Wide discussion of whether the revolt in Tunisia will now spread to other Arab lands seems to me to ignore two key factors: what is unique in the Tunisian case, and the issue of monarchy.
Tunisia was unique in combining a reasonably advanced society (80 percent literacy, $8,000 per capita GDP) with an extremely repressive personal dictatorship. Algeria, right next door, is different: It is a dictatorship, but one ruled by what is known as “Le Pouvoir,” the power—a shadowy combination of military officials. President Bouteflika has been in power for twelve years, but his is more institutional than personal or familial rule, and it is characterized less by the rapacious corruption of the Ben Ali family in Tunis than by immobility and boredom. Riots might convince the military leaders to dump Bouteflika, but it will be harder in Algeria than in Tunisia to remove the regime.
Egypt is a closer case, for the possible candidacy of President Mubarak’s son Gamal to be his successor would suggest a move from military to familial rule. As there are no term limits in Egypt, were the fourty-seven-year-old Gamal to run and win in this year’s presidential election he could follow his father’s thirty years in power with thirty of his own. Moreover, there are persistent stories about corruption in the Mubarak family and the wealth of his sons, and widespread corruption throughout the regime. Here we get closer to the kind of powder that exploded in Tunisia. Libya is a special case due to the unique character of Muammar Qadhafi, but here too rule is less institutional than personal and familial: his sons hold central positions in the regime. Syria is a classic case of familial rule by a son following his father as president for life, but the organs of repression are especially vicious and regime control over them seems strong. If the Tunisian revolt is going to spread, Egypt and Libya are likely the best candidates.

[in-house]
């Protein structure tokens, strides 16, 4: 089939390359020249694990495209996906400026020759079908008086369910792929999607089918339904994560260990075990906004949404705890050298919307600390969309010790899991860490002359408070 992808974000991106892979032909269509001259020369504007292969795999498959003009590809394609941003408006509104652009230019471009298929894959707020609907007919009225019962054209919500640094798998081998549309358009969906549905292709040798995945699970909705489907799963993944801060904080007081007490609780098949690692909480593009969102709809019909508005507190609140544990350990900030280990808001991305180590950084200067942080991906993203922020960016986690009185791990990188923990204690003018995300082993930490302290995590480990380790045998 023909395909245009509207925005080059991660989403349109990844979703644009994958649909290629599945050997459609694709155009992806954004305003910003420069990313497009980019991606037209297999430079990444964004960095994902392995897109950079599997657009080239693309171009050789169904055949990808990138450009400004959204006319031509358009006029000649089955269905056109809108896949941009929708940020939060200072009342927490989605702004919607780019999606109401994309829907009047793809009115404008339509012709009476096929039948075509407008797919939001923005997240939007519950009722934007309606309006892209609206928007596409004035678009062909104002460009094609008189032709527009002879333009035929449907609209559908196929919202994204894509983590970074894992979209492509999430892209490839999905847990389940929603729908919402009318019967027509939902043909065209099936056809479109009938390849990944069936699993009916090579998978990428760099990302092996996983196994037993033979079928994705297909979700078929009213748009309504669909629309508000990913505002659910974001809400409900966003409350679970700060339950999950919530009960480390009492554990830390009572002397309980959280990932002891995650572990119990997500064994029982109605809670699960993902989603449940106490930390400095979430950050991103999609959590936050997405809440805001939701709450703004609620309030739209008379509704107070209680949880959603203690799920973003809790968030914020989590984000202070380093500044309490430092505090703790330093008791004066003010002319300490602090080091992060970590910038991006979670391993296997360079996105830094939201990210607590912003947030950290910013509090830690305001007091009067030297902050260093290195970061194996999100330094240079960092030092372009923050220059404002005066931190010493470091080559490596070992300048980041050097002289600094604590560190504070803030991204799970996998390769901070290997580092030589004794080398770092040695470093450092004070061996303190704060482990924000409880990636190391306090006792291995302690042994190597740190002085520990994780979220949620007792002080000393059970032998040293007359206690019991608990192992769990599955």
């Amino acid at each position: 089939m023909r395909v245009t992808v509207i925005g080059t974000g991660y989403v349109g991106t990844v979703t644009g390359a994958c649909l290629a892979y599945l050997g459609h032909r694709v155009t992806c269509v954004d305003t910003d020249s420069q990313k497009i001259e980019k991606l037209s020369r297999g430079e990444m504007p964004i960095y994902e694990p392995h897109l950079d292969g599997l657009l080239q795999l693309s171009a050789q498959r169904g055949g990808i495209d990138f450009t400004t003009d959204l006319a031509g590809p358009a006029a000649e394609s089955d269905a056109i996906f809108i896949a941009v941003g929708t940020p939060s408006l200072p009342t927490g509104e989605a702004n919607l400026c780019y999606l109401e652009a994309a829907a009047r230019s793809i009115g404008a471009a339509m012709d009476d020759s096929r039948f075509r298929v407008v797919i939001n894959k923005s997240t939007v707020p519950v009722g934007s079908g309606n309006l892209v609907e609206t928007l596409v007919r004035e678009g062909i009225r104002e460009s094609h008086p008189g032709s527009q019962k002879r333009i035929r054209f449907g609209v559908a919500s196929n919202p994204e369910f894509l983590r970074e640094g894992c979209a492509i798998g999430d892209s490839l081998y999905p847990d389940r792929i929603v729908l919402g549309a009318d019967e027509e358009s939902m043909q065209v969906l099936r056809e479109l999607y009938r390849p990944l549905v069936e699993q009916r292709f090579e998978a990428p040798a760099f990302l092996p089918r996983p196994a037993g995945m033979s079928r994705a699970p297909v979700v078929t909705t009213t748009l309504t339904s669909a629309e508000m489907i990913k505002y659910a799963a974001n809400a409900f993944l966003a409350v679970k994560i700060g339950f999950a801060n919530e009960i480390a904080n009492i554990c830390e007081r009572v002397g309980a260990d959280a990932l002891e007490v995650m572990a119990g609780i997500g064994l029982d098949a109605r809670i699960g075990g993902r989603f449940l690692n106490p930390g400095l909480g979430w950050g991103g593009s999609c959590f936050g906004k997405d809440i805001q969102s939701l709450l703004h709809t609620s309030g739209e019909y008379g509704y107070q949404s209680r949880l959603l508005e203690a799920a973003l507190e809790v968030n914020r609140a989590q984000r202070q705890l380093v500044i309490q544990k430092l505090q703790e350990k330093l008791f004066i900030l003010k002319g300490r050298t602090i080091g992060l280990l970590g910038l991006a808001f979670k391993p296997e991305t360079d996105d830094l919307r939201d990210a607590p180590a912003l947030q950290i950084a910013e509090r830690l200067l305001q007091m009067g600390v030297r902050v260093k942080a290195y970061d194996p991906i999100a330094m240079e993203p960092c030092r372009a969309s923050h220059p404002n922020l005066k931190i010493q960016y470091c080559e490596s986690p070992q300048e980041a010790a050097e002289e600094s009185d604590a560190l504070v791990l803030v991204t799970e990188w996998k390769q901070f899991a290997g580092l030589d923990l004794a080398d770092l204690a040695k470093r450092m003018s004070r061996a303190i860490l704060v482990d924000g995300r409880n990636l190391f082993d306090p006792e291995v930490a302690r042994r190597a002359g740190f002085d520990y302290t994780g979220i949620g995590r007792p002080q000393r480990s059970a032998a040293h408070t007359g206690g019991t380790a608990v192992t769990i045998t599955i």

Why not Jordan or Morocco, which are mentioned in some news stories, or the Gulf kingdoms and sheikdoms? I would argue that the issue here is perceived legitimacy. Such systems have two advantages: that the monarch is often viewed as a legitimate ruler who stands above politics, and that the blame for poor governance (inefficiency, corruption, repression) can be cast onto the ministers—who can then be replaced.
Of course the system can break down, for example if the royals appear to be corrupt themselves and to live in overly ostentatious splendor. And efforts to keep the blame with the civilian ministers can fail if they are replaced too often and appear to be nothing but marionettes of the palace. Creating constitutional monarchies where some degree of power is shared with elected politicians has barely been tried in the Gulf (it is most advanced there in Kuwait, which has a real parliament), and the experiment has proved extremely difficult in Jordan and Morocco. But it may offer a better –smoother and even faster– path to a stable democracy than can be found in the fake “republics” of the Arab world. This will be a significant competition to watch. Which kind of system is best able to undertake reform and which will lead more peacefully and sooner to democracy (whether in a constitutional monarchy or republic) and to full respect for human rights?